December 8: Wedding Rehearsing or Wedding Crashing?

MATTHEW 25:1–13

“Then the Kingdom of Heaven will be like ten bridesmaids who took their lamps and went to meet the bridegroom. Five of them were foolish, and five were wise. The five who were foolish didn’t take enough olive oil for their lamps, but the other five were wise enough to take along extra oil. When the bridegroom was delayed, they all became drowsy and fell asleep.

“At midnight they were roused by the shout, ‘Look, the bridegroom is coming! Come out and meet him!’

“All the bridesmaids got up and prepared their lamps. Then the five foolish ones asked the others, ‘Please give us some of your oil because our lamps are going out.’

“But the others replied, ‘We don’t have enough for all of us. Go to a shop and buy some for yourselves.’

“But while they were gone to buy oil, the bridegroom came. Then those who were ready went in with him to the marriage feast, and the door was locked. Later, when the other five bridesmaids returned, they stood outside, calling, ‘Lord! Lord! Open the door for us!’
“But he called back, ‘Believe me, I don’t know you!’

“So you, too, must keep watch! For you do not know the day or hour of my return.”

Consider This

I’ve officiated dozens of weddings, and almost all of them share a common practice: the wedding rehearsal. Everyone gathers the night before the ceremony to do a run-through. Everyone practices when they will walk in, where they will stand, how the ceremony will flow, and how they’ll process out. The rehearsal makes sure that when the real wedding arrives, everyone is prepared.

Weddings play a big part in the salvation story. This whole thing started with a wedding in a garden that didn’t end well. Jesus performed his first miracle at a wedding, turning water into wine as a sign of what was to happen on the cross.

And then there is this very Advent line Jesus drops to his disciples:

My Father’s house has many rooms; if that were not so, would I have told you that I am going there to prepare a place for you? And if I go and prepare a place for you, I will come back and take you to be with me that you also may be where I am. (John 14:2–3 NIV)

This is wedding language. In the ancient Middle East, after a couple was engaged, the custom was for the groom to return to his father’s home, which was known as the “four-­bedroom house.” There, his father and he would build another four-bedroom house attached to the father’s. There would be add-ons and add-ons until two to three generations of families were living around the father’s house.

When it was time for the wedding, the groom and his entourage would proceed to the bride’s home, and together they would return to the father’s house, get married, celebrate with a big wedding feast in the father’s dining room, then party for days.

This is where today’s text comes in. The bridesmaids don’t know when the groom is coming back for the procession to the father’s house. And we see with the oil lamps that all of them were waiting in anticipation for his return to happen, but only half were prepared for when it might happen.

The bridesmaids who had extra oil in their lamps had prepared and were ready, even though they fell asleep. The ones who woke up with nothing were waiting and anticipating the wedding would happen at any moment, but got caught unprepared.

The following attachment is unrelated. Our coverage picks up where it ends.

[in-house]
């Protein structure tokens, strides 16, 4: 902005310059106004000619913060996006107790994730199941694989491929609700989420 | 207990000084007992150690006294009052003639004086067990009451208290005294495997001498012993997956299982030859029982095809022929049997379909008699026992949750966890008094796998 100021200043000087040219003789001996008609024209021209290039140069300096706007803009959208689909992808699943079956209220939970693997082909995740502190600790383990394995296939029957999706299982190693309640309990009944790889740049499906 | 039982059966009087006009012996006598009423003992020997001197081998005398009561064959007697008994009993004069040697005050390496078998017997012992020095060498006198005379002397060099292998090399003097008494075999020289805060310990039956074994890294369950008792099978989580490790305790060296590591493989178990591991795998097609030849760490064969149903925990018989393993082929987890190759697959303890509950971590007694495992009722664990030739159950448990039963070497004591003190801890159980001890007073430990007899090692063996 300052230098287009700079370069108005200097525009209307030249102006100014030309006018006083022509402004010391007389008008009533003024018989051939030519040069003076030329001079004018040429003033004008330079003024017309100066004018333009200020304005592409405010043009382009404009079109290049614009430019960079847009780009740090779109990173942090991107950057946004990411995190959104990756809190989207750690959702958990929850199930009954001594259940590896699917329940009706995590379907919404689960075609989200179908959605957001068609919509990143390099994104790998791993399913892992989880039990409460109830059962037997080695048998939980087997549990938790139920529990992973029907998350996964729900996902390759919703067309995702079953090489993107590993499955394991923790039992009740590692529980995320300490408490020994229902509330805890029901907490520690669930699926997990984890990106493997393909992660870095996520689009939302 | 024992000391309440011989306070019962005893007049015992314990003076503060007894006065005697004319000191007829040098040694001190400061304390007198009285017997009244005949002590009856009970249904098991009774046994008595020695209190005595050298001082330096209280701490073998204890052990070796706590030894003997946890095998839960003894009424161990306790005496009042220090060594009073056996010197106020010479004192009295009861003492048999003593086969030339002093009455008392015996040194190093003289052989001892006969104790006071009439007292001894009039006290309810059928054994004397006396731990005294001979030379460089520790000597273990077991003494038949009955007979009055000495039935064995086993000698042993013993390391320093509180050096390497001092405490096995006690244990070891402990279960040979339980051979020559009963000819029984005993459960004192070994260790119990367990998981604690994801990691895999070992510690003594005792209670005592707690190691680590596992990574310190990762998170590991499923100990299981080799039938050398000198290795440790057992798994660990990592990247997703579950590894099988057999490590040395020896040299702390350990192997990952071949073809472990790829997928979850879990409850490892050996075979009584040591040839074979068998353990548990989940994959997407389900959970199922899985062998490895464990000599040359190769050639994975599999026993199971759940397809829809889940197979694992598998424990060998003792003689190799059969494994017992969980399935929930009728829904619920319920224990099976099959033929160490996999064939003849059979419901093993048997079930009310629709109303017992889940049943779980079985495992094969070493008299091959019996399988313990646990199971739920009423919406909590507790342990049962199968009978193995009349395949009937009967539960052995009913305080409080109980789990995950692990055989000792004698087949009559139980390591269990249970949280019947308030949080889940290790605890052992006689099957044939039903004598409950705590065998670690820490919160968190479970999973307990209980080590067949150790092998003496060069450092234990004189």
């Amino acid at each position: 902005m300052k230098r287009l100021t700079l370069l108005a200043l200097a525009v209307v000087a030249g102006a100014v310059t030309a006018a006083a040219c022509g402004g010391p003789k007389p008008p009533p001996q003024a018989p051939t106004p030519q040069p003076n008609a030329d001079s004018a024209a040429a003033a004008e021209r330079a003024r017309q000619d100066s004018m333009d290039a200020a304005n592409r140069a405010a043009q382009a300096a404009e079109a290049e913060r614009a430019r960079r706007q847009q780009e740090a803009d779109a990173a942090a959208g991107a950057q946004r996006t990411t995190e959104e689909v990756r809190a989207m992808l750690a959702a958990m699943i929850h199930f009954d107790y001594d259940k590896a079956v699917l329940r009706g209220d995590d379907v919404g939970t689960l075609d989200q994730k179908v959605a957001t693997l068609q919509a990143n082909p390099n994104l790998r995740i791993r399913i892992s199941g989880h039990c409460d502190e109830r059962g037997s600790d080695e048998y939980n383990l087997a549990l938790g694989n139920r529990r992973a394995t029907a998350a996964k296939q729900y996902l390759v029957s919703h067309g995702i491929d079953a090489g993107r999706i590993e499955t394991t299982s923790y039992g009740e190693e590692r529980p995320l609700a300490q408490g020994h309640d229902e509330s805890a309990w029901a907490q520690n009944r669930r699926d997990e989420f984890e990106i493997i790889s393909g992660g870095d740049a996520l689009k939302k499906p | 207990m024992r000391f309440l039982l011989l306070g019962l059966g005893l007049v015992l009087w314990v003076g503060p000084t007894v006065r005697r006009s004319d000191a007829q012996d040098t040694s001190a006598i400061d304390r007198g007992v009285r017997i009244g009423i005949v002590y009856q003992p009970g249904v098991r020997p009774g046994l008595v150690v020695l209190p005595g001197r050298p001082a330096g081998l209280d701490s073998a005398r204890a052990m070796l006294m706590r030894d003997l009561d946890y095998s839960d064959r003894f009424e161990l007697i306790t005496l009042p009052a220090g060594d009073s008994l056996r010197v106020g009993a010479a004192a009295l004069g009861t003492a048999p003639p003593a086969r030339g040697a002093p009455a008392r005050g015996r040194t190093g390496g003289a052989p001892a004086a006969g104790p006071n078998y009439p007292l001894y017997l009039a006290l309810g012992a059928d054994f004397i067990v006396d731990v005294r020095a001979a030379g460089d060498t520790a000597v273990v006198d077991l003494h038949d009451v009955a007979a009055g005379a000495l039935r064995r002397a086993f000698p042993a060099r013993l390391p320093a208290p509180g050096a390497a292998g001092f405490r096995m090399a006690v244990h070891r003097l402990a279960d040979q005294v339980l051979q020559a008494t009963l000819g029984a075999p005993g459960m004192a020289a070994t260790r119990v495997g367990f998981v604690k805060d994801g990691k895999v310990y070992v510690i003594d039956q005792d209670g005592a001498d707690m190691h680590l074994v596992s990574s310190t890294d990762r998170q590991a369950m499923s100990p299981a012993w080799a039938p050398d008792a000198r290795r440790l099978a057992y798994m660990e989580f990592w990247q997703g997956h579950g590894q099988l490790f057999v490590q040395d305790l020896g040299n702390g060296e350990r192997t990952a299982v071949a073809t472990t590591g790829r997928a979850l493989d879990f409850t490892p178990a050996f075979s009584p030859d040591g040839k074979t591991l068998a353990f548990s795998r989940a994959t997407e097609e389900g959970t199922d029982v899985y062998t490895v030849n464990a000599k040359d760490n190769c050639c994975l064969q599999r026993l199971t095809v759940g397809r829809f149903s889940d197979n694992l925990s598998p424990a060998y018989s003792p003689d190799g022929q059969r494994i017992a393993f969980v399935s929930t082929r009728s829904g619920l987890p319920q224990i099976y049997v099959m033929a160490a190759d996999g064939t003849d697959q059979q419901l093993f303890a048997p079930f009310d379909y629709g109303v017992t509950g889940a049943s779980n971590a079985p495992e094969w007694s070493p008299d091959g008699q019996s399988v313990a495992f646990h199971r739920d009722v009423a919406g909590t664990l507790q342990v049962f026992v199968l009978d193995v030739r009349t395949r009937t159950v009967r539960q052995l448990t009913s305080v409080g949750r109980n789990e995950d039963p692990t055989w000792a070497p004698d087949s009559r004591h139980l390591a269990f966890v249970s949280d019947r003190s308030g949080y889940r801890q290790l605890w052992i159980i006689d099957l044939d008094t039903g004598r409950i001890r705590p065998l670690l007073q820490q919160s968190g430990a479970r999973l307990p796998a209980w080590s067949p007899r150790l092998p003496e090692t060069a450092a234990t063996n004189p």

Then they foolishly depended on the resources of the others who were ready. It’s as if their pre-wedding posture was, “I don’t need enough oil because I’m with people who already have enough. I’m good if I hang out with them.”
And know this: Jesus’ story is an in-house critique. He’s not talking about the lost here; he’s warning those who have answered the question, “If you died tonight, do you know where you’d spend eternity?”

Many of us are like the foolish bridesmaids: instead of owning our role in getting prepared, we outsource our readi­ness, as if simply being associated with the right people at the right time will get us in. As one good friend said, we want Jesus to come back and rescue us, and we’ve got our confirmation class certificate, tithe statement, and recipes from the church potluck ready to show and say, “I’m ready!”

There’s an urgent difference between anticipating and preparing; between waiting and being ready for Jesus to return.

Like any good wedding ceremony, there’s a rehearsal. We get prepared by rehearsing now what it will be like when we’re in his father’s house. That rehearsal starts with the meal when we gather in worship and celebrate the Lord’s Supper . . . the one Jesus said he wouldn’t eat with us until he returned and we eat it together in his father’s kingdom.

This meal is the heart of our Advent mission, and at the heart of the meal is a prayer. And at the heart of the prayer, we pray that the bread and wine would “become for us the body and blood of Jesus Christ, that we might be for the world the body of Christ redeemed by his blood.”

This meal prepares us for our Advent mission, as we wait to hear the angels say:

“The time has come for the wedding feast of the Lamb,
and his bride has prepared herself.
She has been given the finest of pure white linen to wear.”
For the fine linen represents the good deeds of God’s holy people.
And the angel said to me, “Write this: Blessed are those who are invited to the wedding feast of the Lamb.” (Rev. 19:7–9)

Christ was born. Christ has died. Christ is risen. Christ will come again!